An Uphill Battle
An Uphill Battle
Location: Madison, Miss.
Square footage: 2,423
Lot size (square footage): 21,780
Year built: 1996
Extras: Quiet cul-de-sac in a sought-after community, good school district, and completely remodeled with upgrades, such as new appliances, countertops, and tile.
The Madison, Miss., house was the kind you'd see in a homes and gardens magazine, says Susan Dorroh, a sales practitioner with Residential & Acreage Group LLC in Brandon, Miss. But the listing's 7-inch slope was a huge blemish on an otherwise picture-perfect view.
Foundation issues are common in the metropolitan Jackson area, and local guidelines allow for a 3- to 5-inch slope in one direction. But two separate parties had already walked away from listing contracts with this house because of the 7-inch slope. And the home, which normally would sell within 44 days, according to Dorroh, remained on the market for more than 40 showings and four months.
"It was like trying to sell a car on a lot with four Honda Pilots," Dorroh says. "Three of the cars have dings. One of them doesn't. Most buyers are not even going to get into the other three. They are going to walk over to the one with no dings and drive off."
Finally, a buyer who didn't mind the slope appeared. However, another problem then emerged: With two late payments in his current mortgage, he was unable to qualify for a traditional loan.
"He loved the house and had $41,000 in proceeds from the sale of his current home," she says. "But he needed about 6 months to repair his credit and was looking for a lease purchase. Typically, a lease purchase is not a good deal for the listing agent."
Also with a lease purchase, the seller has to carry the insurance and pay the taxes on the property, she notes. Plus, "the person leasing the home does not always end up buying the property," Dorroh says.
How did you overcome the challenge?
DORROH: My sellers agreed to do an [all-inclusive or] wrap deed of trust and a promissory note with a balloon payment in 12 months. In this case, you wrap a second deed of trust around the first mortgage.
So the buyer takes a loan from the seller — a second loan — and signs a promissory note back to the seller. The seller uses the payments on the second to pay the first mortgage.
When the buyer pays off the second at the end of the term, the proceeds pay off the first loan and the seller gets the balance. We used to do this a lot when interest rates were high in the 1980s.
The buyer purchased the property from my seller and put $25,000 down. It's kind of like owner financing, but the seller doesn't get all the money up front. And it provides protections to both buyer and seller. The title is in the buyer's name, so the buyer has a vested interest in making timely payments on the property.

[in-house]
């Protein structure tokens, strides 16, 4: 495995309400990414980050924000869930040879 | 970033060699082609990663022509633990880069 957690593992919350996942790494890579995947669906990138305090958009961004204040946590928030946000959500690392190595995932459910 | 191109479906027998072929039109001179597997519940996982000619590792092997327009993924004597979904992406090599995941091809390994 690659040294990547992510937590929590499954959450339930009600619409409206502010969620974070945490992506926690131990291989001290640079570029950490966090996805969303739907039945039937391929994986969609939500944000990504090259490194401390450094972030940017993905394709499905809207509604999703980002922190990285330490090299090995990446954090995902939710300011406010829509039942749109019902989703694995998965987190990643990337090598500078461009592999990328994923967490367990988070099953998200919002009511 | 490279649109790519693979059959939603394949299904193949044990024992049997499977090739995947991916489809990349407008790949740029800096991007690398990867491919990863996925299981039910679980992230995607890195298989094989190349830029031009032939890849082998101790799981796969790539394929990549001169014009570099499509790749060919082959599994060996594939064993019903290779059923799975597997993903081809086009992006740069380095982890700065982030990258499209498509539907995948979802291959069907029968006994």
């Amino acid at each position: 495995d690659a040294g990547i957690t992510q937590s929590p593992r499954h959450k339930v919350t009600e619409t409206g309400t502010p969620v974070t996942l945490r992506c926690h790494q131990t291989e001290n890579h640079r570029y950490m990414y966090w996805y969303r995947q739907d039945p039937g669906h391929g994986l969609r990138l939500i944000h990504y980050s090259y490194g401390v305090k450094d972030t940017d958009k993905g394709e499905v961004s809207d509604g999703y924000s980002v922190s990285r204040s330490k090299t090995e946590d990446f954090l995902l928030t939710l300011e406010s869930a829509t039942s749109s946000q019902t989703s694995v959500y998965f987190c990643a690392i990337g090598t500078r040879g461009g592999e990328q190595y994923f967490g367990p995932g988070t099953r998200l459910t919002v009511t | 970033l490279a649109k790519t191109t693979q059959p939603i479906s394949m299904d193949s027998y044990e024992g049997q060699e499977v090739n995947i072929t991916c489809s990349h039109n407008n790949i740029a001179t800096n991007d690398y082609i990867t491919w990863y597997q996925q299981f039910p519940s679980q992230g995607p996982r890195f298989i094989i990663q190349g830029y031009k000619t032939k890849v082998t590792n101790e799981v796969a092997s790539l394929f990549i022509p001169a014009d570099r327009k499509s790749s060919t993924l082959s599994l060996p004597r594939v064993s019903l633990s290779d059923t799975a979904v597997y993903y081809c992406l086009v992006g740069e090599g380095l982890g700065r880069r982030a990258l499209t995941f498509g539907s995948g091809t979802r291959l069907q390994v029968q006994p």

After 12 months, the buyer's credit is restored, and the buyer uses a new loan to pay off the original seller's note. You have to get the lender's approval to do this. But if you have a seller with good credit and a good relationship with the lender, you can get that due-on-sale clause waived. That's what prevents people from doing this in most cases. But if you have a strong creditworthy seller, the lender will often waive that clause. My seller was a doctor. He had good credit and good income.
The buyer gets title to the property and a home that's essentially his. With a lease purchase, you're still not really thinking this is your house. If the buyer makes any improvements to the home with a wrap deed of trust, he is building equity. He gets the tax benefits of ownership. And he is paying a mortgage on time and repairing his credit.
The term of the note was one year. So at the end of one year, the buyer refinances. This is perfect for people who are just a few points off on their credit score. If they do something like this, their credit score pops back up. Not every seller is willing to do this, but it worked in this case.
What was the selling price?
DORROH: We listed the home for $263,000 in February 2009. We adjusted the price according to the slope and closed for $239,900 in July.
How did you market this property?
DORROH: I did all the marketing on the Internet, Realtor.com, and the local MLS. I spent about $300 marketing the home.
What was the housing market like at the time?
DORROH: The market had started to slow down a little because the banks had just begun shutting down the financing.
How did you find a buyer?
DORROH: The buyer's agent brought the buyer to me. They saw the property on the Internet. The only reason I knew about this buyer's particular situation is that I followed up with every showing and called back every sales agent that came to the property. If I hadn't done that follow-up work and talked to his agent, I would never have uncovered that particular buyer's need.
And if I hadn't figured out a creative way to fulfill that need, the deal would have never happened.
What's the biggest factor you attribute to closing the deal?
DORROH: Thinking outside the box, being creative, and following up on every lead. Buyers were afraid of the slope. The mortgage company was afraid of the buyer who wasn't afraid of the slope. But the seller took a risk on the buyer. And I found a creative way to pull together the financing.
What lessons did you learn?
DORROH: This transaction substantiated the fact that anytime you have a listing, you must stay on top of the buyer's agent and help that person sell your house.
You have to work hard in real estate. It is not easy. I work longer hours and take bigger risks than in any other job I've had. You have to have good negotiating skills and be able to showcase your value. I am not afraid to hit people between the eyes with the right stuff. And I back everything up with facts.
You need tenacity to make it in this business. I tell my clients that I'm in the business of selling houses, not listing houses. If they aren't going to price it right and be reasonable, I won't take the listing.